ESTRO 2021 Abstract Book


ESTRO 2021

pencil beam scanning (PBS) technique in the community. Although previous dosimetric studies have demonstrated arc therapy's potential clinical benefits in varieties of disease sites, the technique has never been tested in any clinical proton beam therapy system until 2018 because of the technical and engineering challenges to rotate the heavy gantry and switching numerous energy layers efficiently. This talk will cover the roadmap and development of Spot-scanning Proton Arc therapy (SPArc) technique in both planning and treatment delivery mechanism that enabled the proton arc therapy on a clinical proton system. Additionally, I will review the performance of the prototype dynamic proton arc module from IBA ProteusONE and introduce an experimental method to quantitatively model the dynamic delivery sequence of the arc therapy. We will also go through some latest technological breakthroughs in the optimization algorithm to further improve the proton arc therapy's efficiency such as the intergration of the energy layer sorting and machine-specific arc delivery sequence into the SPArc optimization algorithm. At last, we will review some potential benefits in certain clinical indications, simplification of the existing clinical workflow, and future direction of the proton arc therapy clinical applications. Through the talk, the audience will: 1. Understand the background engineering and technical development that enables the Spot-scanning arc therapy 2. Learn the latest breakthrough in the prototype arc therapy treatment delivery, QA, and novel proton arc planning algorithms 3. Explore the potential clinical applications utilizing arc therapy such as interplay effect mitigation, hypofractionation, and dose escalation .etc. 4. Explore potential benefits of simplifying the clinical workflow and increasing the daily treatment throughput. Abstract Text The transition from 3D conformal radiotherapy (3DCRT) to multifield intensity-modulated radiotherapy (IMRT) or volumetric-modulated arc therapy (VMAT) in photon-based radiotherapy has improved high-dose conformity and normal tissue sparing, at the expense of a large low-dose ‘bath’ to the irradiated area. Taking advantage of the unique pattern of energy deposition of protons, proton therapy has been shown to reduce the dose delivered to the surrounding healthy tissues while delivering adequate dose to the target volume. Proton therapy delivery has followed the same history than photon-based radiotherapy techniques, with Intensity Modulated Proton Therapy (IMPT) nowadays the state-of-the-art technique. The next step is therefore logically the introduction of proton arc irradiation in the clinic, a concept that has raised increasing attention in the past years. This presentation will focus on the potential of proton arc irradiation for tailoring of the dose distribution. First, a review of the current literature on the achievable dose distributions with proton arc irradiation will be provided, focusing on the benefits of proton arc therapy compared to IMPT for several tumor sites. A comparison of the pros and cons of proton arc therapy compared to photon-based rotational therapy will then be proposed, both in terms of dose distribution and expected clinical impact; i.e. the potential of proton arc irradiation for reducing normal tissue complication probability. Of note, the evaluation of secondary cancer risk due to increased low-dose bath of rotational photon/proton therapy will be covered. Finally, future perspectives of rotational delivery will be explored, with e.g. the concept of rotational hadron therapy. SP-0145 Improving proton therapy dose distribution through the use of arc irradiation L. Toussaint 1 1 Danish Centre for Particle Therapy, Medical Physics, Århus N, Denmark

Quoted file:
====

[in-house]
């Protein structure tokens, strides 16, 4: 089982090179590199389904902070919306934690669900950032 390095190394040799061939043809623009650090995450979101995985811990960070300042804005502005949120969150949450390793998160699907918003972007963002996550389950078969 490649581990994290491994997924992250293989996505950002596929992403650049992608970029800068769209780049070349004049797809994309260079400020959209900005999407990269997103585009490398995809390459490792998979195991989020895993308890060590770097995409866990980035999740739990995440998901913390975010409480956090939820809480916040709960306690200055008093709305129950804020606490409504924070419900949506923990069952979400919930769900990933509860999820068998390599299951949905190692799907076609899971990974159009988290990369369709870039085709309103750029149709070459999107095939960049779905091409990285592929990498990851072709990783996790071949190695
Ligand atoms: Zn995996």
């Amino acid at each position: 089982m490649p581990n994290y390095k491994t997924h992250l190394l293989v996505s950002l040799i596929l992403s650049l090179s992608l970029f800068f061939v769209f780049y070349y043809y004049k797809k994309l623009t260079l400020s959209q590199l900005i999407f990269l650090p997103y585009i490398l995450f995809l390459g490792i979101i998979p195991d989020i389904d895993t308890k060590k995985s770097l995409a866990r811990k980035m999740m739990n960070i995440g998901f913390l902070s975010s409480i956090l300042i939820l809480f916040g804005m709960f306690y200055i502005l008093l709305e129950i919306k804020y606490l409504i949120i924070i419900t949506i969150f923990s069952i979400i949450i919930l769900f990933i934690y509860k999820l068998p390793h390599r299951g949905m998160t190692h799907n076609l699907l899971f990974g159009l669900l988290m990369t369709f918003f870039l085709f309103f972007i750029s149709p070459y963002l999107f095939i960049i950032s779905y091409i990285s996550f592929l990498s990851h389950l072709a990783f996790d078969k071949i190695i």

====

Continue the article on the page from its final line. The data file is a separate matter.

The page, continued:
SP-0146 Can proton arc therapy offer the opportunity to increase the therapeutic index? A. Carabe 1 1 Hampton University Proton Therapy Institute, Medical Physics & Dosimetry, Hampton, USA

Abstract Text Proton arc therapy (PAT) has been proposed as a possible evolution for proton therapy. This commentary uses dosimetric and cancer risk evaluations from earlier studies to compare PAT with intensity modulated proton therapy. It is concluded that, although PAT may not produce better physical dose distributions than intensity modulated proton therapy, the radiobiological considerations associated with particular PAT techniques could offer the possibility of an increased therapeutic index.

Symposium: The use of MR in radiotherapy

SP-0147 Does MR-only treatment planning live up to its expectations? T. Nyholm 1 1 Umeå University, Department of radiation sciences, Umeå, Sweden

Abstract Text MR-only treatment planning, meaning the exclusion of CT from the preparation phase of radiotherapy, has been shown feasible and is in clinical use. The presentation will describe the rational for MR-only treatment planning for external radiotherapy, technical and workflow issues and solutions, and finally attempt to answer the question if MR-only treatment planning is living up to the expectations.

SP-0148 Real-time adaptation under MR-guidance J. Bertholet 1 1 Inselspital, Bern University Hospital, Department of Radiation Oncology, Bern, Switzerland

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